Alumnus Matthew Oldham attended the ESU debating summer camp, Debate Academy, three times as a student before coming back to teach as an ESU Mentor.
Tell us about yourself and how you came to be involved with the ESU
I’m Matthew Oldham and I work in technology consultancy at KPMG with a specialism in banking insurers and asset managers. I got involved with the ESU when I was still in school and the first debating competition I was ever involved with was the ESU Schools’ Mace. I represented St Frances Xaviers College in Liverpool with my debate partner Matt Handly which was fun and we made it to the national final so that was a pretty cool experience and I enjoyed it a lot.
So how did you come to attend Debate Academy?
I’m was through involvement with the ESU Schools’ Mace that I became aware of Debate Academy. For me the crucial element was the bursaries, I qualified for a scholarship which was really important and made it possible for me to go three times.
Why did you want to do it?
When I went for the first time I’d already done some debating and felt quite comfortable, especially given the success we had making it to the national final. So the prospect of attending a residential debate camp didn’t seem too intimidating so I was quite excited. I was from a state school and the competitive debate world was still relatively private school dominated at that time so the prospect of getting some proper training was something I was interested in as well.
So what was that first Debate Academy like?
It was really, really good! It wasn’t so intense and there was a strong social element. I knew broadly that we were going to be doing workshops, get training and do practice debates but it was actually a more fun than I thought it was going to be! It was laid back and was great for building good networks with people from all kinds of backgrounds it was a real horizon broadening experience.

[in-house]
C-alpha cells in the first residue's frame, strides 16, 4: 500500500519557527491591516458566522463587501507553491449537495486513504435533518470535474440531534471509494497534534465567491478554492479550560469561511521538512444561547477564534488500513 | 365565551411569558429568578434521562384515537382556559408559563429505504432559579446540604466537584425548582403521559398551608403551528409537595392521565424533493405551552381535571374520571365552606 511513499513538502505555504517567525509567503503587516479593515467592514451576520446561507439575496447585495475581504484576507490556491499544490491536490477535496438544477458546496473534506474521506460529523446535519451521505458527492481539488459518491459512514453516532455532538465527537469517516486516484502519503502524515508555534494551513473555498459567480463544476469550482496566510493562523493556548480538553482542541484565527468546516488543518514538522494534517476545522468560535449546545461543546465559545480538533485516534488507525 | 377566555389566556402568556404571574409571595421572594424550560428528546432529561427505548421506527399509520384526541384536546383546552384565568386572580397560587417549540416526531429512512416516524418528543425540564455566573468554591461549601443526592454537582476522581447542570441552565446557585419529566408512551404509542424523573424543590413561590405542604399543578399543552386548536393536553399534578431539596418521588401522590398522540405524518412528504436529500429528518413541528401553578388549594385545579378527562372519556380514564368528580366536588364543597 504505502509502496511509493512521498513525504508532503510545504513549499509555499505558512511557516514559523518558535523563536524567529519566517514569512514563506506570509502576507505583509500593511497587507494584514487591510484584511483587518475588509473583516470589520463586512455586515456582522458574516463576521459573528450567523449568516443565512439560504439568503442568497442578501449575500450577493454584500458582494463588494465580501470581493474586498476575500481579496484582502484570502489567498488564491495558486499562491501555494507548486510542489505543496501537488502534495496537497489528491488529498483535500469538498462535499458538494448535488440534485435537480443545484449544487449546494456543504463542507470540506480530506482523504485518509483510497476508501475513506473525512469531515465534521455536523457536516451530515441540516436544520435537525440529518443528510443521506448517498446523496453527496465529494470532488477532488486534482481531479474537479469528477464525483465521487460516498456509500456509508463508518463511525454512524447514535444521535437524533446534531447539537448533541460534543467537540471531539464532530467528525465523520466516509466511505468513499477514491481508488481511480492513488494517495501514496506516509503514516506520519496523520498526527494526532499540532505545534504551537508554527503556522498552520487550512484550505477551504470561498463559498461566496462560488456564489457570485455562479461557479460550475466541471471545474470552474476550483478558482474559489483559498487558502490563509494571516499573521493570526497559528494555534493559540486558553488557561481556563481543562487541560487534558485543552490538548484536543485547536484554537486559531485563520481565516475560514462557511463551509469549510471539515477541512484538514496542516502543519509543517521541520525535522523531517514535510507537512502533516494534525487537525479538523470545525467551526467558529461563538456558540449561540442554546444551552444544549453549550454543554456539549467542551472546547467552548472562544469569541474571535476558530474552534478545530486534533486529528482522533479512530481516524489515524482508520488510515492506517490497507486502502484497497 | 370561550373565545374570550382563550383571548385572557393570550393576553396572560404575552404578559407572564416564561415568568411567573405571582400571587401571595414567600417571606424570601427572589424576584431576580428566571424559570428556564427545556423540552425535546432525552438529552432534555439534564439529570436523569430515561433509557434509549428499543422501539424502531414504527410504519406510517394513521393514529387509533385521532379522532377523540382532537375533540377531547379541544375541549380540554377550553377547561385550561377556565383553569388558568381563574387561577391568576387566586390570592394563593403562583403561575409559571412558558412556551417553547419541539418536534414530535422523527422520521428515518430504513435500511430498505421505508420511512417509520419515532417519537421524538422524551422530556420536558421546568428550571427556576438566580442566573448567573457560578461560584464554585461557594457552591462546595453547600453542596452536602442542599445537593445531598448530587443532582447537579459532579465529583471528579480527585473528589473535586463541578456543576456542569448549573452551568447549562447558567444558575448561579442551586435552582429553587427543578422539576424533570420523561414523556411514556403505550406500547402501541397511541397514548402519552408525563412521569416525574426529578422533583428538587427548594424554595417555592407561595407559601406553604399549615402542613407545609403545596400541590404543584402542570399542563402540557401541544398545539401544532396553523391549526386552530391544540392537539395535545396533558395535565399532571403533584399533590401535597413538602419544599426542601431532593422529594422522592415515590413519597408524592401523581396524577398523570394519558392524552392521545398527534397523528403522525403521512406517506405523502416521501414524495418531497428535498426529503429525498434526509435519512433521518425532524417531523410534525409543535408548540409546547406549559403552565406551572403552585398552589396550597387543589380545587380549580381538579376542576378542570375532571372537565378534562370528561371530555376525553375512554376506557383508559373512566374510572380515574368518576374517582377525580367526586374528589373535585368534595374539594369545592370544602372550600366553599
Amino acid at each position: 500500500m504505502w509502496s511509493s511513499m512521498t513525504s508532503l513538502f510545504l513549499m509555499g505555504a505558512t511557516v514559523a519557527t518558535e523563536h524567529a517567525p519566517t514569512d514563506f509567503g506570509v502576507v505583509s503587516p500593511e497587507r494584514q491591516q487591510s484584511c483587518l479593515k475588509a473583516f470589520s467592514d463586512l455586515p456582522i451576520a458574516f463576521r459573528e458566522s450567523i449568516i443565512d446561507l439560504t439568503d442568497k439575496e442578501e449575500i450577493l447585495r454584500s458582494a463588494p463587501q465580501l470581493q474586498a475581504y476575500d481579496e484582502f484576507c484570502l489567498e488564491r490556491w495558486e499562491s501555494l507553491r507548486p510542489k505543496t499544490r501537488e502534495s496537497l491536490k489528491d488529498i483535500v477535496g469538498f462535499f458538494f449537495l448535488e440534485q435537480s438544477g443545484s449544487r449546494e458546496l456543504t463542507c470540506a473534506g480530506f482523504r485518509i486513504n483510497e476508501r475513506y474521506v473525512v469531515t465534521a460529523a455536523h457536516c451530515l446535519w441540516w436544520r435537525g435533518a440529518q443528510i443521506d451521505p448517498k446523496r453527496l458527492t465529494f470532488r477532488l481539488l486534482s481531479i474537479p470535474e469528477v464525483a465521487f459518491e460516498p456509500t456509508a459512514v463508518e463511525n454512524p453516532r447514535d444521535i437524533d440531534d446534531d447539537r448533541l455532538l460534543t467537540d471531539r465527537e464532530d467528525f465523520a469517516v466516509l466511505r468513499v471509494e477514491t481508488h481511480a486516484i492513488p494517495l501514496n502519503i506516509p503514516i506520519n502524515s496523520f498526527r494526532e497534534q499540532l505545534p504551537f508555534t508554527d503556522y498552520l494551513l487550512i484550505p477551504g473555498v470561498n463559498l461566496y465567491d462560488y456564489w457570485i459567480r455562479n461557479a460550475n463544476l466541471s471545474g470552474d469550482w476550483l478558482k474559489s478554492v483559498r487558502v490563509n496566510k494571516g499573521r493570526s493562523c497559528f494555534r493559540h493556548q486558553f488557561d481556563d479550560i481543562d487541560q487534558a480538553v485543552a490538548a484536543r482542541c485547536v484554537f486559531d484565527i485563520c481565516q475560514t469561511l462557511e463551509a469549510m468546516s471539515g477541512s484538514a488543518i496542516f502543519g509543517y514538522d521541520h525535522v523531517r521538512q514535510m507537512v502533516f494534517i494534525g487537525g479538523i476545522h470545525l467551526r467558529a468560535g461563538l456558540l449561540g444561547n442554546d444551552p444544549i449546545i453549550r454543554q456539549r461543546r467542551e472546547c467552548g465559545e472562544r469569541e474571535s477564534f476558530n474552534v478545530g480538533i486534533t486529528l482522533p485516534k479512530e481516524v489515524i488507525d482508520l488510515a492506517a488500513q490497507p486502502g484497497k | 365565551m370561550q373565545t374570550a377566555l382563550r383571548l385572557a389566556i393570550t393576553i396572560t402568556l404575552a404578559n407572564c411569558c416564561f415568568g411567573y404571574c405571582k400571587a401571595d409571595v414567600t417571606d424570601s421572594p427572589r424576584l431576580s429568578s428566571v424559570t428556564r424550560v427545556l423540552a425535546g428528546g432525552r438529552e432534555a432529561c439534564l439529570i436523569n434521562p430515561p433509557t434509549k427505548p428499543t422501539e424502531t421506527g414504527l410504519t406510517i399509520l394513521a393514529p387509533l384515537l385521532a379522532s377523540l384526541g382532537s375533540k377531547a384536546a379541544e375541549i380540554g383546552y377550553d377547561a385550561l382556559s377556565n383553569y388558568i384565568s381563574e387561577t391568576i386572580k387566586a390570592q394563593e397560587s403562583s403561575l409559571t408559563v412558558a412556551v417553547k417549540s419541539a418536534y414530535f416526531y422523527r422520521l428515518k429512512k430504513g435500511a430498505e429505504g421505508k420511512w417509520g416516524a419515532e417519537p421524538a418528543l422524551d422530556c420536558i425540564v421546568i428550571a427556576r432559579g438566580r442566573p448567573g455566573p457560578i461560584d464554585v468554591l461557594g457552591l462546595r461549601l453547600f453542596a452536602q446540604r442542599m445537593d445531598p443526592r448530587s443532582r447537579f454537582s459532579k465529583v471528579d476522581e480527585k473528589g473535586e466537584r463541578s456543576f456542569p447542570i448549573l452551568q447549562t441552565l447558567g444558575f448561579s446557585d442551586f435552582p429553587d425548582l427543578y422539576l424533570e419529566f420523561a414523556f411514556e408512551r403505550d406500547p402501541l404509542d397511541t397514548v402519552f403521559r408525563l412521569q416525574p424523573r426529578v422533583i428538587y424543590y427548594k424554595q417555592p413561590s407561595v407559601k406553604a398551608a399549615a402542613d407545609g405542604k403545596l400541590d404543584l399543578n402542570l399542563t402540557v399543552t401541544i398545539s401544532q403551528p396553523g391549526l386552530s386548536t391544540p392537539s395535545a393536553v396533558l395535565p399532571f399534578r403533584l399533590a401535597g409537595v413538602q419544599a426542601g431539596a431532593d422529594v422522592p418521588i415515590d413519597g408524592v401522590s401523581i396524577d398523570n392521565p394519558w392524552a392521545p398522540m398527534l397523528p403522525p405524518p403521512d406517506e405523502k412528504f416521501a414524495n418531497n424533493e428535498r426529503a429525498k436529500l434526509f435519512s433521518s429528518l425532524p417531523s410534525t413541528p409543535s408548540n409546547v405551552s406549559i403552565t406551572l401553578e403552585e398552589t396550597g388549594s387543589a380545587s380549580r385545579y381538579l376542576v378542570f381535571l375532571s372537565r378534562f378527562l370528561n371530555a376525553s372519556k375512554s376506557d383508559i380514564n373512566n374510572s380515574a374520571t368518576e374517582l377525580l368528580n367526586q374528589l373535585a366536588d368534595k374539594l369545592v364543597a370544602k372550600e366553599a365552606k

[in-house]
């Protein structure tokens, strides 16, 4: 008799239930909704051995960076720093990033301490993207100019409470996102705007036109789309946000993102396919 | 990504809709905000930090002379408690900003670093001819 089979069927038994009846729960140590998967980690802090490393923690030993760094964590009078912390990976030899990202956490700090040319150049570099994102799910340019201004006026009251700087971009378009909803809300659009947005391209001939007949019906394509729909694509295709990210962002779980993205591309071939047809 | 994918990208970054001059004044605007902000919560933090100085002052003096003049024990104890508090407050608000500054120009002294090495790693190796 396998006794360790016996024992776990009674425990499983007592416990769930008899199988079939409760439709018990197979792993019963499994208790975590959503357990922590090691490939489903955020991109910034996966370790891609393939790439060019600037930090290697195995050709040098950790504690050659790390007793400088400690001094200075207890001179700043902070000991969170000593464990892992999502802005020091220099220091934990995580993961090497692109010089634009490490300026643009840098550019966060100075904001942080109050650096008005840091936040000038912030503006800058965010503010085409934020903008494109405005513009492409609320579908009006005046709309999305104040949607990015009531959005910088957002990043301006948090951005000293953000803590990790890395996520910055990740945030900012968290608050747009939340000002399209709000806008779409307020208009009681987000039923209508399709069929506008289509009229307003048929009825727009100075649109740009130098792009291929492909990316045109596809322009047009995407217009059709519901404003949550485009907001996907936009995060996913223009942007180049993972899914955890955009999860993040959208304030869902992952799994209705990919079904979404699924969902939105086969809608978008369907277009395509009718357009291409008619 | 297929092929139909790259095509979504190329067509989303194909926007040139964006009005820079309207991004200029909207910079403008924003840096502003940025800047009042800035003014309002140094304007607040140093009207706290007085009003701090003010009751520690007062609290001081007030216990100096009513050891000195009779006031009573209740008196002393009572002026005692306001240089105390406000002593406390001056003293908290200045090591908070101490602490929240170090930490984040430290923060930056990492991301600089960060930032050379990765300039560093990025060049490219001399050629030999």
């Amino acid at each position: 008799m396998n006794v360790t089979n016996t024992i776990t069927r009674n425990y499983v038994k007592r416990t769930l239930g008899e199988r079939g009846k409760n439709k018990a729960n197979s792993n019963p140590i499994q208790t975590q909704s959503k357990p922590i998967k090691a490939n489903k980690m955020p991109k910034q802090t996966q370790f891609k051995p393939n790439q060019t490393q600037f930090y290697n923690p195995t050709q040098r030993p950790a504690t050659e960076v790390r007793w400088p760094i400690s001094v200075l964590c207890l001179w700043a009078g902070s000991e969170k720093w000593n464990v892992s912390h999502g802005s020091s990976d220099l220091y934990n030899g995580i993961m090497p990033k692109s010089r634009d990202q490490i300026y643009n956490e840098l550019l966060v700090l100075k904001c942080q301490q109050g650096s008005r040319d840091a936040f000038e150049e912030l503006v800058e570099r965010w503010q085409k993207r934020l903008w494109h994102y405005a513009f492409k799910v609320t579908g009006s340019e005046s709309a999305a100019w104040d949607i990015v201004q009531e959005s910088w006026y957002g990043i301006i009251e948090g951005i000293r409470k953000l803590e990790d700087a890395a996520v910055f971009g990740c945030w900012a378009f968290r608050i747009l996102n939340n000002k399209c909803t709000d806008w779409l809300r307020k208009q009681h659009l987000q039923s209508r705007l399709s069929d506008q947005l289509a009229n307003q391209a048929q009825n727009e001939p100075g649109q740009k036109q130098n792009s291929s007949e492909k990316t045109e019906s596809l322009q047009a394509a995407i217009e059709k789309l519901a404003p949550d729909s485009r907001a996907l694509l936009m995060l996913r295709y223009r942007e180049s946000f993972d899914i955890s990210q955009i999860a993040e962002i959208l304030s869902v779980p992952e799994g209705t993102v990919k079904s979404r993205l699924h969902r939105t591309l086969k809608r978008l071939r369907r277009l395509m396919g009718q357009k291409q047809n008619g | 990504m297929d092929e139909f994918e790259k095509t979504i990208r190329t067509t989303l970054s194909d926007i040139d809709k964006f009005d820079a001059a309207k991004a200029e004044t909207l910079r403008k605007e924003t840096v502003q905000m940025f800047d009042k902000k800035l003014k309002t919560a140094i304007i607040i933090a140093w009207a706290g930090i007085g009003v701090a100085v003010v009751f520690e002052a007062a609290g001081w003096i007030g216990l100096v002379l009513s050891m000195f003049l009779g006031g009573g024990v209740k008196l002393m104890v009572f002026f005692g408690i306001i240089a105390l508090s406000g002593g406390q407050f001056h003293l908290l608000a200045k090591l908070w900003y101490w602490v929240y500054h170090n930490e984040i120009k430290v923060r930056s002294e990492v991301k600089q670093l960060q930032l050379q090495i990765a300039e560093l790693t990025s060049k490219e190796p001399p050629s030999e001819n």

Why did you come back as a Mentor?
Well, first of all, it’s good to get paid for something you like doing! But also on a deeper level, my experience in debating really impressed upon me the importance of teaching those kinds of skills to people that need them. I care a lot about working to help people from all kinds of backgrounds especially those who can only attend due to the ESU’s bursary scheme. I also tend to like working with the beginner group because that’s where you see some of the biggest transformation of student’s skills.
Do you think attending Debate Academy made a difference to your life afterwards? Either as a Mentor or student.
Certainly both. I mean from a debating perspective, getting that drilling on the importance of persuasion, the importance of appearances and style are very valuable. In terms of a Mentor, I gained an appreciation of social mobility and trying to bring knowledge and experience to people who don’t normally have access to it which is extremely important.
How important are your debating skills in your line of work?
It’s incredibly important, firstly in terms of getting the job the application process involved several essay questions and so I needed critical thinking, expression of an argument, persuasion and being concise which are all debating skills. Then there was an hour long phone interview as well as a day long group assessment so having public speaking experience was really valuable.
In terms of day to day at my work every interaction I have with people involves trying to persuade someone of the importance of an idea or trying to persuade someone that something is a greater or lesser priority. It involves a high degree of critical thinking but also good listening skills and being able to rapidly alter the view that you’re going to advocate for as you get new information and being aware of your target audience.
Why is it important young people learn how to speak at school, as well as to read and write?
I think the importance of being able to speak and articulate your ideas can’t be understated. One of the really good things about the ESU’s work is it essentially fills in a major gap that mainstream education leaves empty. If mainstream education was able to take some lessons from what the ESU does teaching oracy skills I think you’d see huge benefits, particularly in deprived areas.
What advice would you give to kids who haven’t tried debating?
In terms of advice to children who are considering debating I’d say that the first thing to appreciate is that everyone who’s good at debating started off being terrified by it because speaking in front of people is terrifying and that’s a natural and normal response! If someone wasn’t scared by it on their first try then I’d be really shocked. It gets easier really quickly and even after a year or two of practice, you can see a huge improvement. Few people are willing to undertake public speaking opportunities in life so you’ll find that once you can do it you can stand apart and the rewards for doing so are immeasurable.
If you were going to do a debate today, what would the motion be?
My ideal motion is This House Believes there is no such thing as British values.